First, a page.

Religion and Democracy
Every country in the world has one or more religions. Characteristics for religions that support democracy include advocacy for the respect of human life, support for equality and their promotion of integrity, accountability and honesty. They encourage the rule of law. Countries in which Christianity and Buddhism are the dominant religions have minimal cases of terrorist acts targeting innocent citizens in public gatherings and churches. In comparison, Islam dominated countries witness numerous cases of people sacrificing their own lives to commit atrocities. Such acts disregard the need to respect for the rule of law and human life. This is a clear demonstration that some religions support democracy better than others do (Gunning, 2008). The contrary evidence originates from the fact that in most democracies the state and religion are two separate entities. In addition, religious institutions do not enforce democracy. The laws governing a country ensure that democracy prevails.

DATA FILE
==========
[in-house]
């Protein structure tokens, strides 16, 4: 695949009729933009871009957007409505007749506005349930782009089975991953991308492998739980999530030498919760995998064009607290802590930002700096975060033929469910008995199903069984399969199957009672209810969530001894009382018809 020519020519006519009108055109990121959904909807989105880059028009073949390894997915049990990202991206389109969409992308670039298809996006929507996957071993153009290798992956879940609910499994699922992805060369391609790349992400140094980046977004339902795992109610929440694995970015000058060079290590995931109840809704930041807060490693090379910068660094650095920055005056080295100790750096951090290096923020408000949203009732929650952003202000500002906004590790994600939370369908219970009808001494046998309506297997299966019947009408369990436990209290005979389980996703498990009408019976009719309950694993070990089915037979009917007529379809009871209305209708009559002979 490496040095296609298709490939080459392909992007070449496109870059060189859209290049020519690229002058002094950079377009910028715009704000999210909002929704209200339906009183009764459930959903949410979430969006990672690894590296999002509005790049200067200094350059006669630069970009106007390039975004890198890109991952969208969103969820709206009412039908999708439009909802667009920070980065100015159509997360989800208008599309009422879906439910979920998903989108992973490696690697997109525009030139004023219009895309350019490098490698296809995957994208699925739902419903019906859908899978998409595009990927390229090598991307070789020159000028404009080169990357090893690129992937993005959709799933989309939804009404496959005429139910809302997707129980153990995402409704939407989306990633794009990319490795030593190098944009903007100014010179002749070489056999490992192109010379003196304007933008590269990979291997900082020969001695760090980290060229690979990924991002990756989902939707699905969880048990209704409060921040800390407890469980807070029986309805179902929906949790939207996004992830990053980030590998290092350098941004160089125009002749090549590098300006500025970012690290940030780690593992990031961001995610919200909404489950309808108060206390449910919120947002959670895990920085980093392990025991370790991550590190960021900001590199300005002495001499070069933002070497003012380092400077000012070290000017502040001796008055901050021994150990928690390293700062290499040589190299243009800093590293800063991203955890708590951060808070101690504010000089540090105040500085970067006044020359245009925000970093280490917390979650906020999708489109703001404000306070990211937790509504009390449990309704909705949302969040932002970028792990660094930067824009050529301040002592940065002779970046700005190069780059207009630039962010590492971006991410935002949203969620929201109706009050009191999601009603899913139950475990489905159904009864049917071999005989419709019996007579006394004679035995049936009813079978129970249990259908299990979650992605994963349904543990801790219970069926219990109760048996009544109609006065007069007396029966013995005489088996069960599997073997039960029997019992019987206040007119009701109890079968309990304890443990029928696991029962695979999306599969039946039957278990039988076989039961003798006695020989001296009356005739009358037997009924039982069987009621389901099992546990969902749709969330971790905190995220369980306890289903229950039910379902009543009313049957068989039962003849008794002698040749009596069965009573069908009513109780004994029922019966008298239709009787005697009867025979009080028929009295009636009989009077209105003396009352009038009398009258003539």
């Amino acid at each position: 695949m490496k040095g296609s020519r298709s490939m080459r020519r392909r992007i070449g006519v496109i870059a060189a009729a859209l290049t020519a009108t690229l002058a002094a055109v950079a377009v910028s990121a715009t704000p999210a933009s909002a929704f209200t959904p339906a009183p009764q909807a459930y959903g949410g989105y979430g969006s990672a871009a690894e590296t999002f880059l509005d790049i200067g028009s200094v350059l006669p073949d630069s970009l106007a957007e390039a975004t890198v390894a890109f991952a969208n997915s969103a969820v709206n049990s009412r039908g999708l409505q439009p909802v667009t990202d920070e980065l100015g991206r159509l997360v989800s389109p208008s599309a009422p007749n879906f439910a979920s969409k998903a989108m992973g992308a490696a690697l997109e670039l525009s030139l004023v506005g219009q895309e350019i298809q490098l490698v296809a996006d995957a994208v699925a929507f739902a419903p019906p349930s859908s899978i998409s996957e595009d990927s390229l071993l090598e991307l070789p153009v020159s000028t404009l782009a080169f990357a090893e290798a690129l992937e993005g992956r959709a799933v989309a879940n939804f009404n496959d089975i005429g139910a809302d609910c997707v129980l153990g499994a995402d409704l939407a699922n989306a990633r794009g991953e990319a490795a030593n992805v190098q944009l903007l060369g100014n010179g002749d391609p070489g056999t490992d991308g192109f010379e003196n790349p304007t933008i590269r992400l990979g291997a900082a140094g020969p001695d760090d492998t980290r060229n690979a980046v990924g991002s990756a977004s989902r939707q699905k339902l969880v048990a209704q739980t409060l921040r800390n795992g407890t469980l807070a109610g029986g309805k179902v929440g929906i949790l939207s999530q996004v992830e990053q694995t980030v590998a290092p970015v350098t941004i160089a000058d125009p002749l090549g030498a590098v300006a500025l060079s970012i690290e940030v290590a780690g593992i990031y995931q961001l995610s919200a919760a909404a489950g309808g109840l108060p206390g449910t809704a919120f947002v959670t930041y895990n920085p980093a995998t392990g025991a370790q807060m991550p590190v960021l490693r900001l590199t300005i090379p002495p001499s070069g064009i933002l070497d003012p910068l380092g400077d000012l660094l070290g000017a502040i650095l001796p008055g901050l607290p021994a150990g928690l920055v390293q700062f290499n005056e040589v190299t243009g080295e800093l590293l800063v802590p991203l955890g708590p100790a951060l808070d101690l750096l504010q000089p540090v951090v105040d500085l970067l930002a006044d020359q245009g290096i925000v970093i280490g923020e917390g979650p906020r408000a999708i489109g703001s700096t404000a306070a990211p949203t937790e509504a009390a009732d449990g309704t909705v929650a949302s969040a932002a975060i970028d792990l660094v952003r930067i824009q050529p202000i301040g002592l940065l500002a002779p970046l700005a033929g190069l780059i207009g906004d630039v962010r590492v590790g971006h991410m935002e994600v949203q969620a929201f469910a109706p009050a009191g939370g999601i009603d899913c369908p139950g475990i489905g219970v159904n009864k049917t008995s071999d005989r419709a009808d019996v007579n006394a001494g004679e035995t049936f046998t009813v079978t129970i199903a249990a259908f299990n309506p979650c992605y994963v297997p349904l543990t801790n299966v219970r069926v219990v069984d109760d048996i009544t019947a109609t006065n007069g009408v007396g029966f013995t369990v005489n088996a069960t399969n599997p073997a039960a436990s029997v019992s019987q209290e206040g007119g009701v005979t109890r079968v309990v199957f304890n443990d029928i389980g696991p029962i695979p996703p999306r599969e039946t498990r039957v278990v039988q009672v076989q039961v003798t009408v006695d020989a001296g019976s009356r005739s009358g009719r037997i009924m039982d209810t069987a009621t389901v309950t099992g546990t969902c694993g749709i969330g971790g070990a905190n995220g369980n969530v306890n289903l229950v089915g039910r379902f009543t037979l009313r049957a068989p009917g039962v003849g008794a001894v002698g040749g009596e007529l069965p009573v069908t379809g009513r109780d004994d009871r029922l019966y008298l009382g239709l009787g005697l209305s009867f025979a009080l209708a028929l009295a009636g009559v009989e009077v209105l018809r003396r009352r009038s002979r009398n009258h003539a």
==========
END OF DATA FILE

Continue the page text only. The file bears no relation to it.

Research demonstrates that public support for democracy is higher and more integrated into countries with high education levels regardless of the religions that exist within such countries. This supports the hypothesis that religion plays an insignificant role in the determination of democracy in any society. However, some religions hamper the thriving of democracy while others facilitate the implementation of democratic policies within the society. For example, within the Islamic countries, social values such as tolerance and respect for human life and other people’s property have little or no meaning to the Muslims. There are frequent acts of terrorism in which individuals with misadvised convictions hurl explosives in public places and cause deaths or injuries, and destroy property. This introduces difficulties concerning the promotion of democracy in such countries as evident by the monarchies that still rule most of the Islamic countries despite the recent protests and demands for democracy in those countries (Martin, 2011).